Supply Chain Risk Management: Risks of Relocating a Business ‘China to Vietnam’
According to Lambert and Cooper, accelerating globalisation and propelling innovations have been responsible over the past years for developing market competition. As a result, the focus for enterprises has moved from contending between them on conveying better quality products to reforming their respective supply chain networks.
Effective supply chain design and management thereof allow companies to become leaner and more productive business operations in a stable climate. Yet supply chains’ inherent vulnerability often ultimately brings unexpected risks. This is especially true as companies have increasingly resorted to outsourcing activities in production and research and development (R&D).
Considering operational supply chain issues around the globe. Ecommerce businesses are being overwhelmed by these concerns. Customer service, parts shortages, unprecedented inventory growth, and warrant management can actually take up internal sources and affect profit margins. This makes it difficult to focus on the business itself. Another problem is the political aspect of the country, which may affect the transition of business to another country.
For example, in the year 2019 the trade war between the US and China was dragged on for more than a year resulting in 25% tariffs placed on US$200 billion of Chinese goods. As a result of the intensifying battle, more and more companies announced plans or are considering shifting manufacturing from China. According to Nikkei, the Asian Review, HP and Dell could move up to about 30% of their production from China to India. Japan’s Nintendo also pulled out some of the portion of its video game production from China to Vietnam because of the ongoing trade wars.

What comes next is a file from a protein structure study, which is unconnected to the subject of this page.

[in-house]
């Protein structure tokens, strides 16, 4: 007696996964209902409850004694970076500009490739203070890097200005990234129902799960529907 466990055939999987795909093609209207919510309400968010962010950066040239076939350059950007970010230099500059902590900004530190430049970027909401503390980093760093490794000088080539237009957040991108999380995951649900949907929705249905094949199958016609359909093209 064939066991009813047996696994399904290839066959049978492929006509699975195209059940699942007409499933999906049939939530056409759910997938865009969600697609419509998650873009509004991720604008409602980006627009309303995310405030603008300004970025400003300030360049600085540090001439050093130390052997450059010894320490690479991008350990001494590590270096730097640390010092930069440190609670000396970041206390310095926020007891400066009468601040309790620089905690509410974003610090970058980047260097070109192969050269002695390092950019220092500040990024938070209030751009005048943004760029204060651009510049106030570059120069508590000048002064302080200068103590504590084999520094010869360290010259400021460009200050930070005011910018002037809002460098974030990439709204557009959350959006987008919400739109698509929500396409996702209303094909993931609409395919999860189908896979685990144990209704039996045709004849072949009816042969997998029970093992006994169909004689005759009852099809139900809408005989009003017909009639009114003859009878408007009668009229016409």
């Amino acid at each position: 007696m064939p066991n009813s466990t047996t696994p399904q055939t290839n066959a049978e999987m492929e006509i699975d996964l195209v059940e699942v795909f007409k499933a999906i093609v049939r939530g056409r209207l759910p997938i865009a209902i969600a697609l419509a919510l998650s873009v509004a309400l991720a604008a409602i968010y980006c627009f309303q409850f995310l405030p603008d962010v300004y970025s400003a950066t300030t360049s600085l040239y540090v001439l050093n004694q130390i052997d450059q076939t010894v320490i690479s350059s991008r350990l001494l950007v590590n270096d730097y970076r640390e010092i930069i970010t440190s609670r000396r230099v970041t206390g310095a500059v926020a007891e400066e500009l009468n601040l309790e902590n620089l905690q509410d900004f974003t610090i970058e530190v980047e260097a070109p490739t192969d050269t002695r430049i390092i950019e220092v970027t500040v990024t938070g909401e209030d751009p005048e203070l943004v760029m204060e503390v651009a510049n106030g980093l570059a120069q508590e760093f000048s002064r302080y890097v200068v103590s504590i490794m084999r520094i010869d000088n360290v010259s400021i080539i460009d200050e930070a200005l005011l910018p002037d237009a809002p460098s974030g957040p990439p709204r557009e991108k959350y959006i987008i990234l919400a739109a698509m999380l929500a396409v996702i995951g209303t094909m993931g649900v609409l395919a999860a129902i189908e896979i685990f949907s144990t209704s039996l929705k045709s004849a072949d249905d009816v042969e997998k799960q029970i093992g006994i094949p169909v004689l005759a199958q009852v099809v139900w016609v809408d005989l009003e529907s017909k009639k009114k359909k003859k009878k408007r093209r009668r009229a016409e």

One of the risks of outsourcing supply chain management (SCM), miscommunication by the partner company or a retailer from another country. This could cause failure to manage inventory, causing disruption to the business, resulting in stock-outs. This would lead to poor customer service experience that will affect the brand image of the organisation internationally.
There could also be lengthy onboarding where SCM partners would take time to be aligned to model, especially when they are just new to the field itself. This would give rise to unexpected costs. Shifting to a foreign country can be expensive. The SCM provider needs to be transparent about their costs since hidden charges can weigh heavy on the business. According to Global Edge, this does happens in Vietnam.
Vietnam’s risk assessment of their weaknesses is the shortcomings in the business climate led by concerns surrounding data transparency. Connected to the political issues of the country are also perceptions of corrupt practices. Migrating costs to low cost countries (LCCs) has moved from being an “interesting idea” to an imperative for most industrial companies. But it’s a “must do” that too often is managed with ambivalence.
On the one hand, companies see it as a critical part of their cost strategy; on the other, too many firms seem to attempt it only half-heartedly. They aren’t sure which costs to shift elsewhere, where to shift them or how to go about the organisational changes that such “cost migration” imply. (Vestring et al. 2005)